This is why I auscultate breath sounds on someone with a known case of asthma. Every. Time.

I, too, wonder if the parent chose to complete the asthma action paperwork, notify the nurse, and provide medication.

In my other district we had an 8th grader who died from her asthma exacerbation whilst in her sports period. When it was all over, it turned out that she was carrying her own inhaler without paperwork and the nurse had no idea of the condition because nobody told that nurse anything.

Not that I have it to give...but I wonder if an Epi pen would have been efficacious. That walks me into the fine line of assessing versus prescribing....

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JenTheSchoolRN is a BSN, RN and specializes in School nursing.

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Just now, ruby_jane said:

Not that I have it to give...but I wonder if an Epi pen would have been efficacious. That walks me into the fine line of assessing versus prescribing....

Interesting about Epi. For the first time this year, I have a student with both asthma and food allergies, so they also have an Epi pen. AND Epi pen is part of their asthma action plan for red zone treatment.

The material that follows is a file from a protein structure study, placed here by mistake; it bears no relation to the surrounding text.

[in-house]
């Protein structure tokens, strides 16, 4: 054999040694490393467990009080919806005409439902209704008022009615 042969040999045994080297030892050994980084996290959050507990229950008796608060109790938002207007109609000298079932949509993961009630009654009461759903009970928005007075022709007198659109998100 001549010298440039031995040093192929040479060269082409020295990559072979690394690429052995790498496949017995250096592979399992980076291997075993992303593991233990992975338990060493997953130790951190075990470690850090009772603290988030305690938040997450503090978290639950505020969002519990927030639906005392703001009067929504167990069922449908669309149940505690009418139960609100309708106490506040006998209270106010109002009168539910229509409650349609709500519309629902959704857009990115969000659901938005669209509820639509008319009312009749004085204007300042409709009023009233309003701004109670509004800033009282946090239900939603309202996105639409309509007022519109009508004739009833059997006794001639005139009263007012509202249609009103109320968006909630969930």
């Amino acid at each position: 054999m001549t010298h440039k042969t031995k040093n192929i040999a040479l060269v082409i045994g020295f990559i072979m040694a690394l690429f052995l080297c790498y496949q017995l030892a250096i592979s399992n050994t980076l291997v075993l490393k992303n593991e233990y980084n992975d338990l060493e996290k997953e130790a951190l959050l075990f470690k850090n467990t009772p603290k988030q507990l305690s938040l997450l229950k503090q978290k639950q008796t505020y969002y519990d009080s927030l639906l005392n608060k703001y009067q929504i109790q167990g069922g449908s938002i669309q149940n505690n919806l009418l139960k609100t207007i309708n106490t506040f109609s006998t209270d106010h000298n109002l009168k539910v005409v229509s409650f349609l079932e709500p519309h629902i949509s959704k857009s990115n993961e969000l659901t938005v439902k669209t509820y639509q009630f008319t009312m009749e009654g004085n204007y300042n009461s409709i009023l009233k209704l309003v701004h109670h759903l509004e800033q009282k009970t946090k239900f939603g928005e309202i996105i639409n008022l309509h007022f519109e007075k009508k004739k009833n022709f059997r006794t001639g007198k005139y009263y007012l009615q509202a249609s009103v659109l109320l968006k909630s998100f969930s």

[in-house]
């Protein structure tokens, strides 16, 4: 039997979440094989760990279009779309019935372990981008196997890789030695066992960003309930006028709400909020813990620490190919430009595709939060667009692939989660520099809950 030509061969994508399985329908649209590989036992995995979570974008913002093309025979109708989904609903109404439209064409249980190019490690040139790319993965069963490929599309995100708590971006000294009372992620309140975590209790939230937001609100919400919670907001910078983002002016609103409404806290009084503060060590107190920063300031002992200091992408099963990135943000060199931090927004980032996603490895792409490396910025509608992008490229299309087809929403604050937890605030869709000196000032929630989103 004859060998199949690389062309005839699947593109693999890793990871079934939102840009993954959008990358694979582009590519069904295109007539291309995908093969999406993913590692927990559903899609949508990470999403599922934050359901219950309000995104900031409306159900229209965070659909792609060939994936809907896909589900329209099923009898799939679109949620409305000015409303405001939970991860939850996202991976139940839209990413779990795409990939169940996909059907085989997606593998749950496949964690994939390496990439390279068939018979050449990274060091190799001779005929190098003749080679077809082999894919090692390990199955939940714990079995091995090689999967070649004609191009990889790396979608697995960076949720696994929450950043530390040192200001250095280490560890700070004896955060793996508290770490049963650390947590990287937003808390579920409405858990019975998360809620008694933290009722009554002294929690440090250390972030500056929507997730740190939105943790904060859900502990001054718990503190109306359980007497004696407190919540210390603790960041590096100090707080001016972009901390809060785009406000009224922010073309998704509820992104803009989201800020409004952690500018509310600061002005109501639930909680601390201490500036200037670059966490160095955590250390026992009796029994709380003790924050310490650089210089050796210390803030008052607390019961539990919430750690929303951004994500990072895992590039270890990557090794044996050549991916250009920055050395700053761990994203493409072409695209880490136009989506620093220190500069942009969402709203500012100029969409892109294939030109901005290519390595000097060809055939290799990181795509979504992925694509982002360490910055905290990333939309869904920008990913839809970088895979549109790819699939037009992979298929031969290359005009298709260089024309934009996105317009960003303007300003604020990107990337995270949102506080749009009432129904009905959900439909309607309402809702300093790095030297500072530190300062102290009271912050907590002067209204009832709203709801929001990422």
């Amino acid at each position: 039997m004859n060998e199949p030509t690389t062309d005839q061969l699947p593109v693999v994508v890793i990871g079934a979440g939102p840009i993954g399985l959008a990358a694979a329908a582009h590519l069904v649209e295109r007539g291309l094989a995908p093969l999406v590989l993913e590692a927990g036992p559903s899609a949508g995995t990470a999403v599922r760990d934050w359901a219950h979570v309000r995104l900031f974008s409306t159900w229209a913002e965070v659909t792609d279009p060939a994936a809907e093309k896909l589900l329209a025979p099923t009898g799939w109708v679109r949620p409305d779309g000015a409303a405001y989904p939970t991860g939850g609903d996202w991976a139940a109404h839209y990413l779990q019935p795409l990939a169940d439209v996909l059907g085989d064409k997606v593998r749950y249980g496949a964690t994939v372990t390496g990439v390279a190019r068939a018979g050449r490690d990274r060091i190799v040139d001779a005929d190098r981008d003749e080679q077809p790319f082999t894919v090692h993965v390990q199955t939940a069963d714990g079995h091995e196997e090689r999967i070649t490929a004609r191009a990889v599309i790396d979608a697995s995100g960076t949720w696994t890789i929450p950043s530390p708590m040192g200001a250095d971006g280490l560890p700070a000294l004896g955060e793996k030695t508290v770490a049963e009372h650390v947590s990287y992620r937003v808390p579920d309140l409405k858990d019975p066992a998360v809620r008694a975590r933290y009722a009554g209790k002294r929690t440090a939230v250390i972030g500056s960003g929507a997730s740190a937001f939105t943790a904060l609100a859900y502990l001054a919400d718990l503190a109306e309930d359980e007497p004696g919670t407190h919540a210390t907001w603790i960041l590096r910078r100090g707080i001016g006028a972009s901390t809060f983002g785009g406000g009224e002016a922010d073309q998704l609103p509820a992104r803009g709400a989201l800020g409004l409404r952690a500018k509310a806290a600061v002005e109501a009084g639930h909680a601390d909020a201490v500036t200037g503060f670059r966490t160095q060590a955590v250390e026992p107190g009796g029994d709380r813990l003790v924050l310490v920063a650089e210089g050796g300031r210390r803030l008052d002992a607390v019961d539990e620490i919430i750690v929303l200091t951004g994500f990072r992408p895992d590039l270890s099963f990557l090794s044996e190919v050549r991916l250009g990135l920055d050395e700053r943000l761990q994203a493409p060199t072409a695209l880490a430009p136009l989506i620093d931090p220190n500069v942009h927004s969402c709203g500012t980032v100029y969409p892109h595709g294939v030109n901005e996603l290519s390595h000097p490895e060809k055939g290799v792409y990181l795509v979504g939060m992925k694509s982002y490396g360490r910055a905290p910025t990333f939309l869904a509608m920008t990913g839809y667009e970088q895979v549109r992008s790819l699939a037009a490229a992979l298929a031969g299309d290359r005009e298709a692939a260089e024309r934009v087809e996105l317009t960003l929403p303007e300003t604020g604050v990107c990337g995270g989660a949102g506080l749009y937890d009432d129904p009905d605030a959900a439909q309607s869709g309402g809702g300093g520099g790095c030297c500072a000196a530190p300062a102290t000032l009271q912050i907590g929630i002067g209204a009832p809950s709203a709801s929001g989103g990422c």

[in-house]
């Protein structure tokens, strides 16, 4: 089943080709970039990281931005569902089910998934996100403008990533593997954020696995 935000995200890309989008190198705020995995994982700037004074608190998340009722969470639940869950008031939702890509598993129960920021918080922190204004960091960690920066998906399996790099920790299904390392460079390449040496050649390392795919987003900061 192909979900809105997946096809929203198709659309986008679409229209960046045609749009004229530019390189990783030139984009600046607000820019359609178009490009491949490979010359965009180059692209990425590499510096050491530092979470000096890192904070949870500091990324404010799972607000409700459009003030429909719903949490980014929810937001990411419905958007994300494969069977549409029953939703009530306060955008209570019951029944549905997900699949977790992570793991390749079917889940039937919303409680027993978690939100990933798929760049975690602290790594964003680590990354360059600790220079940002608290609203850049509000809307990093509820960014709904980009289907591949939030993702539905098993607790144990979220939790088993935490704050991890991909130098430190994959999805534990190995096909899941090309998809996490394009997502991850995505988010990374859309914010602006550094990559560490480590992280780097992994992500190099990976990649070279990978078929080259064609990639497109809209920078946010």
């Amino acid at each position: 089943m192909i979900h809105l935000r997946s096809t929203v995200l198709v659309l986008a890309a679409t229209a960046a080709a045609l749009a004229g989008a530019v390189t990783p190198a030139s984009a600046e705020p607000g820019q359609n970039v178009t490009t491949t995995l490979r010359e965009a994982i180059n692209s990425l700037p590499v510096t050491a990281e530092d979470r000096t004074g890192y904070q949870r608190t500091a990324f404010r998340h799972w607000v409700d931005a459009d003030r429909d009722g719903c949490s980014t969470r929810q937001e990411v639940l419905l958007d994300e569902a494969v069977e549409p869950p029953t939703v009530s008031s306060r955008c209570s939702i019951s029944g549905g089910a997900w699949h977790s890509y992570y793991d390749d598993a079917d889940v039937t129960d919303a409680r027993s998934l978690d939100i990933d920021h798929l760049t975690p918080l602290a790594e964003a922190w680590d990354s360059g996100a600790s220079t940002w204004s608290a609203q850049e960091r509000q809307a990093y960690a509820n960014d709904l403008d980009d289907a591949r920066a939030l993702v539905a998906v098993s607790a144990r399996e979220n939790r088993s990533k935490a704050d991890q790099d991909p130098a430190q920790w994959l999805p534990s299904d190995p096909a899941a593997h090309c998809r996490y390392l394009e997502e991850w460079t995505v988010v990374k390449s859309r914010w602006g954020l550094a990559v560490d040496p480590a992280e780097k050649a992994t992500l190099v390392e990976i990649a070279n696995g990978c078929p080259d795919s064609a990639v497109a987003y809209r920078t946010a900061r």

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ruby_jane has 10 years experience as a BSN, RN and specializes in ICU/community health/school nursing.

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1 minute ago, JenTheSchoolRN said:

Interesting about Epi. For the first time this year, I have a student with both asthma and food allergies, so they also have an Epi pen. AND Epi pen is part of their asthma action plan for red zone treatment. 

Epi was (not sure it still is) part of the cascade program for cardiac arrest in the hospital I worked at 10 years ago. That's what made me think of it. But I'm wandering far out of my scope....

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3 minutes ago, ruby_jane said:

Epi was (not sure it still is) part of the cascade program for cardiac arrest in the hospital I worked at 10 years ago. That's what made me think of it. But I'm wandering far out of my scope....